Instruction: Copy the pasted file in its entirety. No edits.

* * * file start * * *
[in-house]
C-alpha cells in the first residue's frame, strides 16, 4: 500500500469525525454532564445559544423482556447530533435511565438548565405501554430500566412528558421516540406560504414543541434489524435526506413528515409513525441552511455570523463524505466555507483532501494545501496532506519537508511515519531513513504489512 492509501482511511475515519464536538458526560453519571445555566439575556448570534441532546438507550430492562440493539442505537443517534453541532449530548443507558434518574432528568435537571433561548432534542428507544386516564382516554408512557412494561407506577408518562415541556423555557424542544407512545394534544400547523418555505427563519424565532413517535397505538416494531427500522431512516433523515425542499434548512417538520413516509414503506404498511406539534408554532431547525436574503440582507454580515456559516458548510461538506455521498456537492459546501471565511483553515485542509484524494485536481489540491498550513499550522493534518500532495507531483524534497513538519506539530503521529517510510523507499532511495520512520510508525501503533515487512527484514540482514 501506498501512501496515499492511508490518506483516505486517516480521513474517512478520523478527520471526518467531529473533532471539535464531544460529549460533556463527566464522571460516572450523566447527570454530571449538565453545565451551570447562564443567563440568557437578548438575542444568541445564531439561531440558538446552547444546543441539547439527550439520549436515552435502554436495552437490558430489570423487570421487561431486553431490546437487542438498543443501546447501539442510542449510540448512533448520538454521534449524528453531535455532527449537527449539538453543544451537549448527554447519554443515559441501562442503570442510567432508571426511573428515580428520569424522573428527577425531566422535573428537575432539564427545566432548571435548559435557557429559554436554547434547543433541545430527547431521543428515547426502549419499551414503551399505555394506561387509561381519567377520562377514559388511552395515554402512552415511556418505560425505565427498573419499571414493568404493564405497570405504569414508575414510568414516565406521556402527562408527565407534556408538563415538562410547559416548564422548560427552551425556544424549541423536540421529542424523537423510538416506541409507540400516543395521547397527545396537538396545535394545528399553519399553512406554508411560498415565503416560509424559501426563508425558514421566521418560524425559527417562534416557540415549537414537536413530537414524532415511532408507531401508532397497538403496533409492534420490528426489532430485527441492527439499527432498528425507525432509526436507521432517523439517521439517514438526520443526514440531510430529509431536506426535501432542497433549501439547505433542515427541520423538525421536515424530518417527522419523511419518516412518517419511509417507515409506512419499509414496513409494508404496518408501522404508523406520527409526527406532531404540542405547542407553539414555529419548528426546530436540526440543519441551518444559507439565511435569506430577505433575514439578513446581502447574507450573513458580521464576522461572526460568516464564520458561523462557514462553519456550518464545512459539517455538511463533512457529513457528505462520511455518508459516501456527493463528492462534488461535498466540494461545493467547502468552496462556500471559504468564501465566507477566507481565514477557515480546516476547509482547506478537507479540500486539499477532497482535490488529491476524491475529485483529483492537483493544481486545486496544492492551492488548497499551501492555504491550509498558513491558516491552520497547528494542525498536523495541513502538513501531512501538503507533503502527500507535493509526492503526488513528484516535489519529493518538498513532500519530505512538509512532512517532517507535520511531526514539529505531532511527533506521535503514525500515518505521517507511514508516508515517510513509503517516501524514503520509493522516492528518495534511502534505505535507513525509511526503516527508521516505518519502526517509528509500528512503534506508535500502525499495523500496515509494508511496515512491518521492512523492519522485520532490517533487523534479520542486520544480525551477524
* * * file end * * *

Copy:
[in-house]
C-alpha cells in the first residue's frame, strides 16, 4: 500500500469525525454532564445559544423482556447530533435511565438548565405501554430500566412528558421516540406560504414543541434489524435526506413528515409513525441552511455570523463524505466555507483532501494545501496532506519537508511515519531513513504489512 492509501482511511475515519464536538458526560453519571445555566439575556448570534441532546438507550430492562440493539442505537443517534453541532449530548443507558434518574432528568435537571433561548432534542428507544386516564382516554408512557412494561407506577408518562415541556423555557424542544407512545394534544400547523418555505427563519424565532413517535397505538416494531427500522431512516433523515425542499434548512417538520413516509414503506404498511406539534408554532431547525436574503440582507454580515456559516458548510461538506455521498456537492459546501471565511483553515485542509484524494485536481489540491498550513499550522493534518500532495507531483524534497513538519506539530503521529517510510523507499532511495520512520510508525501503533515487512527484514540482514 501506498501512501496515499492511508490518506483516505486517516480521513474517512478520523478527520471526518467531529473533532471539535464531544460529549460533556463527566464522571460516572450523566447527570454530571449538565453545565451551570447562564443567563440568557437578548438575542444568541445564531439561531440558538446552547444546543441539547439527550439520549436515552435502554436495552437490558430489570423487570421487561431486553431490546437487542438498543443501546447501539442510542449510540448512533448520538454521534449524528453531535455532527449537527449539538453543544451537549448527554447519554443515559441501562442503570442510567432508571426511573428515580428520569424522573428527577425531566422535573428537575432539564427545566432548571435548559435557557429559554436554547434547543433541545430527547431521543428515547426502549419499551414503551399505555394506561387509561381519567377520562377514559388511552395515554402512552415511556418505560425505565427498573419499571414493568404493564405497570405504569414508575414510568414516565406521556402527562408527565407534556408538563415538562410547559416548564422548560427552551425556544424549541423536540421529542424523537423510538416506541409507540400516543395521547397527545396537538396545535394545528399553519399553512406554508411560498415565503416560509424559501426563508425558514421566521418560524425559527417562534416557540415549537414537536413530537414524532415511532408507531401508532397497538403496533409492534420490528426489532430485527441492527439499527432498528425507525432509526436507521432517523439517521439517514438526520443526514440531510430529509431536506426535501432542497433549501439547505433542515427541520423538525421536515424530518417527522419523511419518516412518517419511509417507515409506512419499509414496513409494508404496518408501522404508523406520527409526527406532531404540542405547542407553539414555529419548528426546530436540526440543519441551518444559507439565511435569506430577505433575514439578513446581502447574507450573513458580521464576522461572526460568516464564520458561523462557514462553519456550518464545512459539517455538511463533512457529513457528505462520511455518508459516501456527493463528492462534488461535498466540494461545493467547502468552496462556500471559504468564501465566507477566507481565514477557515480546516476547509482547506478537507479540500486539499477532497482535490488529491476524491475529485483529483492537483493544481486545486496544492492551492488548497499551501492555504491550509498558513491558516491552520497547528494542525498536523495541513502538513501531512501538503507533503502527500507535493509526492503526488513528484516535489519529493518538498513532500519530505512538509512532512517532517507535520511531526514539529505531532511527533506521535503514525500515518505521517507511514508516508515517510513509503517516501524514503520509493522516492528518495534511502534505505535507513525509511526503516527508521516505518519502526517509528509500528512503534506508535500502525499495523500496515509494508511496515512491518521492512523492519522485520532490517533487523534479520542486520544480525551477524